The Monster Cable saga serves as a cautionary tale during a time when an ICANN-created Implementation Recommendation Team (IRT), controlled by its Intellectual Property Constituency, is meeting behind closed doors to come up with all sorts of new ideas for protecting trademark rights on new gTLDs. Word has it that these will include an expedited procedure that will partially displace the UDRP and lead to the immediate takedown of domains alleged to be "cybersquatting", with the onus being on the registrant to get reinstated; and the establishment of a global list of protected marks that are off-limits to registrants (and won't Monster Cable be eager to get "Monster" onto that list?).

We won't pass judgment on the IRT's recommendations until they emerge for public review. But when they do become available we shall apply the "Monster Test" to them. That is, we'll ask whether they could be abused by a hyper-aggressive trademark owner. And, in that event, what remedies would be available to the registrants under attacks? And will there be sanctions available to deter and penalize abusive trademark owner conduct? As domainers have no representation on the IRT, it is critical that these questions be asked, and satisfactory answers provided, before any new measures for use by trademark interests against domain registrants are considered by ICANN.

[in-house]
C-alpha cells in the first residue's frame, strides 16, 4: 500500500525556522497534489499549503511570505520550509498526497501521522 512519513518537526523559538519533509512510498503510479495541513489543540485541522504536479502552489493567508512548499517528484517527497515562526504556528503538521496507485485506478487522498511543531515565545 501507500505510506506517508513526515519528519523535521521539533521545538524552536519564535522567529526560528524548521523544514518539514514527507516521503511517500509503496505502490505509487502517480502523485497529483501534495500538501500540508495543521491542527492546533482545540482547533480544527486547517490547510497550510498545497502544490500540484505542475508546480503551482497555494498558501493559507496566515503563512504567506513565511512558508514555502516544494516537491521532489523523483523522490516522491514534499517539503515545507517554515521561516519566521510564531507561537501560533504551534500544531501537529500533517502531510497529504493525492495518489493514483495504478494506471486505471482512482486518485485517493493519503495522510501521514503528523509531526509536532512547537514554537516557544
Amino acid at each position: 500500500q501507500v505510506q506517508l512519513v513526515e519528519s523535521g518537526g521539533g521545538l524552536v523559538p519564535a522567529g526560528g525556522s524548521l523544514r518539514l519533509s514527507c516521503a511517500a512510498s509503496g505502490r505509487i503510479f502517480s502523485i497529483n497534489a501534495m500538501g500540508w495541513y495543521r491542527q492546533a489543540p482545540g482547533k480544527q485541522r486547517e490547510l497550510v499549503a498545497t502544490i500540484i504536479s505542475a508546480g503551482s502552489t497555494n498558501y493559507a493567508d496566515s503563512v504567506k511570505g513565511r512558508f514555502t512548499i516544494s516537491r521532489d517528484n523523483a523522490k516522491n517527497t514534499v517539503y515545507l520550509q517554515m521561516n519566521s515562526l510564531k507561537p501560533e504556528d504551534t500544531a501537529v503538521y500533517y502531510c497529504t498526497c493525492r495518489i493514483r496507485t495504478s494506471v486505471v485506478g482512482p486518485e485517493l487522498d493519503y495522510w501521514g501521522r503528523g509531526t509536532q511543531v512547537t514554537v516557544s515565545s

By Philip S. Corwin, Founding Principal of Virtualaw LLC – He also serves as Of Counsel to the IP-centric law firm of Greenberg & Lieberman. Views expressed in this article are solely his own. Visit Page

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I find it frustrating that the courts put up with this By Edward Falk  –  Apr 11, 2009 9:27 am PDT

I keep hearing about the overcrowding in our court system and then I see stories like this.  Unless the Monster cable company can somehow show that they're also in the miniature golf business, this should have been an open-and-shut case.  Why did the courts let Monster Cable run up a $100,000 legal bill?

Phil,Thank you for bringing this particular offender By R. Meyer  –  Apr 11, 2009 4:45 pm PDT


Thank you for bringing this particular offender to light.